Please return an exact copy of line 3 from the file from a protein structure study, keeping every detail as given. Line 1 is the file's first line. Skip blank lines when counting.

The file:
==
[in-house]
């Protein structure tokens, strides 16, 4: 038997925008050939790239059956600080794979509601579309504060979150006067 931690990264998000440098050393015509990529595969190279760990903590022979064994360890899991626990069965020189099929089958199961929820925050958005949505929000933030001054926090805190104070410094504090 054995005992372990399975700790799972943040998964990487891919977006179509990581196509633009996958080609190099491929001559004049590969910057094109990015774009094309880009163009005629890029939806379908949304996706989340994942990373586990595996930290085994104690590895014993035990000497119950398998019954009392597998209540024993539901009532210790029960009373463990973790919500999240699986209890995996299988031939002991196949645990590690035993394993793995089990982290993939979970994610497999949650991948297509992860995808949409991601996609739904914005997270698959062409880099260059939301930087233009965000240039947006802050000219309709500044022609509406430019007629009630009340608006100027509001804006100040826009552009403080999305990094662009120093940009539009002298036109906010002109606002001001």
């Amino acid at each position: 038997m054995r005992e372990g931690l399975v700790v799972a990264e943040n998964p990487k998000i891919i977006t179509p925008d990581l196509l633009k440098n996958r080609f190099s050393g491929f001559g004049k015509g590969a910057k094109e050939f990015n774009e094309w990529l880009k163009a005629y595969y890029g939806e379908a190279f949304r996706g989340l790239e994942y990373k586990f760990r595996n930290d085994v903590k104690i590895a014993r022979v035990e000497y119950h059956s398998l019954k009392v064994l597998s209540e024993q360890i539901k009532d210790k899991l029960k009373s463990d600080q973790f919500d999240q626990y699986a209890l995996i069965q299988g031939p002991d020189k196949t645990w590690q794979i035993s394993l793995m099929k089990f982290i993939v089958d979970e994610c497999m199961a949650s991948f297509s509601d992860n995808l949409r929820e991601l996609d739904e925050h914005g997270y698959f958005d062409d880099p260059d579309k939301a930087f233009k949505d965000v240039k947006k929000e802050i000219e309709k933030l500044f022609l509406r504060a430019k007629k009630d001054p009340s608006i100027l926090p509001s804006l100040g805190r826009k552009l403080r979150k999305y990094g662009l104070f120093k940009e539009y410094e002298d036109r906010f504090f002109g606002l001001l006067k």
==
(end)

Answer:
């Amino acid at each position: 038997m054995r005992e372990g931690l399975v700790v799972a990264e943040n998964p990487k998000i891919i977006t179509p925008d990581l196509l633009k440098n996958r080609f190099s050393g491929f001559g004049k015509g590969a910057k094109e050939f990015n774009e094309w990529l880009k163009a005629y595969y890029g939806e379908a190279f949304r996706g989340l790239e994942y990373k586990f760990r595996n930290d085994v903590k104690i590895a014993r022979v035990e000497y119950h059956s398998l019954k009392v064994l597998s209540e024993q360890i539901k009532d210790k899991l029960k009373s463990d600080q973790f919500d999240q626990y699986a209890l995996i069965q299988g031939p002991d020189k196949t645990w590690q794979i035993s394993l793995m099929k089990f982290i993939v089958d979970e994610c497999m199961a949650s991948f297509s509601d992860n995808l949409r929820e991601l996609d739904e925050h914005g997270y698959f958005d062409d880099p260059d579309k939301a930087f233009k949505d965000v240039k947006k929000e802050i000219e309709k933030l500044f022609l509406r504060a430019k007629k009630d001054p009340s608006i100027l926090p509001s804006l100040g805190r826009k552009l403080r979150k999305y990094g662009l104070f120093k940009e539009y410094e002298d036109r906010f504090f002109g606002l001001l006067k």